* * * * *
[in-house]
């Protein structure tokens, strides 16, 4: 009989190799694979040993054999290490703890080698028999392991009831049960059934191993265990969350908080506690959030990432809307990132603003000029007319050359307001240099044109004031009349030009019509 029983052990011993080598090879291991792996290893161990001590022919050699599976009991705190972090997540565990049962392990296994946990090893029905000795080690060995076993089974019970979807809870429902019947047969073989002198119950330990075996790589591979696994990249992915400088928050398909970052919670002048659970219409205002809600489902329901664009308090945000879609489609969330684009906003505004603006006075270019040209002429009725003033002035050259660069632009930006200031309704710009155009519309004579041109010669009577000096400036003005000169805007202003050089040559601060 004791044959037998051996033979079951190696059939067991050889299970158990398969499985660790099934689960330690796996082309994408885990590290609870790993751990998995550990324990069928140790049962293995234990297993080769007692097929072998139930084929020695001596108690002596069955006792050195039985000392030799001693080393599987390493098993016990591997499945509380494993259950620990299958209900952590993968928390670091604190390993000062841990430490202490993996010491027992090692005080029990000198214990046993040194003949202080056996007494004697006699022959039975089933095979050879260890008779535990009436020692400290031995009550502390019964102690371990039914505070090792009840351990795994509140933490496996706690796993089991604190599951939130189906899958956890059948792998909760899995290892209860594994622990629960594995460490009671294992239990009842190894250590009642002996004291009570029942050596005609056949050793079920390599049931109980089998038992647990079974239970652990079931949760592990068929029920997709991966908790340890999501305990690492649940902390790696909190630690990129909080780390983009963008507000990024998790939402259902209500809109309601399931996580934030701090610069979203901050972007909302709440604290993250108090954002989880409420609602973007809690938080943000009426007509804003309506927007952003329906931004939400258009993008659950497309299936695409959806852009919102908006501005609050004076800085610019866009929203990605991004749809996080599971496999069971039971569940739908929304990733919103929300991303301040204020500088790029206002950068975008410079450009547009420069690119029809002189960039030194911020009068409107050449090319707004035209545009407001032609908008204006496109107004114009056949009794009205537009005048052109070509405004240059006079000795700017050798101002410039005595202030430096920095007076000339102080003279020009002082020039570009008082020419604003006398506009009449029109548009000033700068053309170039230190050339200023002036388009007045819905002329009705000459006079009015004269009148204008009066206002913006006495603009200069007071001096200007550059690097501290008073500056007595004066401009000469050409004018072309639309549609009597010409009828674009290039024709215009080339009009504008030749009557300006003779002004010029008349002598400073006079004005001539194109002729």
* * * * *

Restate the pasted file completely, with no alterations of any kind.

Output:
[in-house]
């Protein structure tokens, strides 16, 4: 009989190799694979040993054999290490703890080698028999392991009831049960059934191993265990969350908080506690959030990432809307990132603003000029007319050359307001240099044109004031009349030009019509 029983052990011993080598090879291991792996290893161990001590022919050699599976009991705190972090997540565990049962392990296994946990090893029905000795080690060995076993089974019970979807809870429902019947047969073989002198119950330990075996790589591979696994990249992915400088928050398909970052919670002048659970219409205002809600489902329901664009308090945000879609489609969330684009906003505004603006006075270019040209002429009725003033002035050259660069632009930006200031309704710009155009519309004579041109010669009577000096400036003005000169805007202003050089040559601060 004791044959037998051996033979079951190696059939067991050889299970158990398969499985660790099934689960330690796996082309994408885990590290609870790993751990998995550990324990069928140790049962293995234990297993080769007692097929072998139930084929020695001596108690002596069955006792050195039985000392030799001693080393599987390493098993016990591997499945509380494993259950620990299958209900952590993968928390670091604190390993000062841990430490202490993996010491027992090692005080029990000198214990046993040194003949202080056996007494004697006699022959039975089933095979050879260890008779535990009436020692400290031995009550502390019964102690371990039914505070090792009840351990795994509140933490496996706690796993089991604190599951939130189906899958956890059948792998909760899995290892209860594994622990629960594995460490009671294992239990009842190894250590009642002996004291009570029942050596005609056949050793079920390599049931109980089998038992647990079974239970652990079931949760592990068929029920997709991966908790340890999501305990690492649940902390790696909190630690990129909080780390983009963008507000990024998790939402259902209500809109309601399931996580934030701090610069979203901050972007909302709440604290993250108090954002989880409420609602973007809690938080943000009426007509804003309506927007952003329906931004939400258009993008659950497309299936695409959806852009919102908006501005609050004076800085610019866009929203990605991004749809996080599971496999069971039971569940739908929304990733919103929300991303301040204020500088790029206002950068975008410079450009547009420069690119029809002189960039030194911020009068409107050449090319707004035209545009407001032609908008204006496109107004114009056949009794009205537009005048052109070509405004240059006079000795700017050798101002410039005595202030430096920095007076000339102080003279020009002082020039570009008082020419604003006398506009009449029109548009000033700068053309170039230190050339200023002036388009007045819905002329009705000459006079009015004269009148204008009066206002913006006495603009200069007071001096200007550059690097501290008073500056007595004066401009000469050409004018072309639309549609009597010409009828674009290039024709215009080339009009504008030749009557300006003779002004010029008349002598400073006079004005001539194109002729």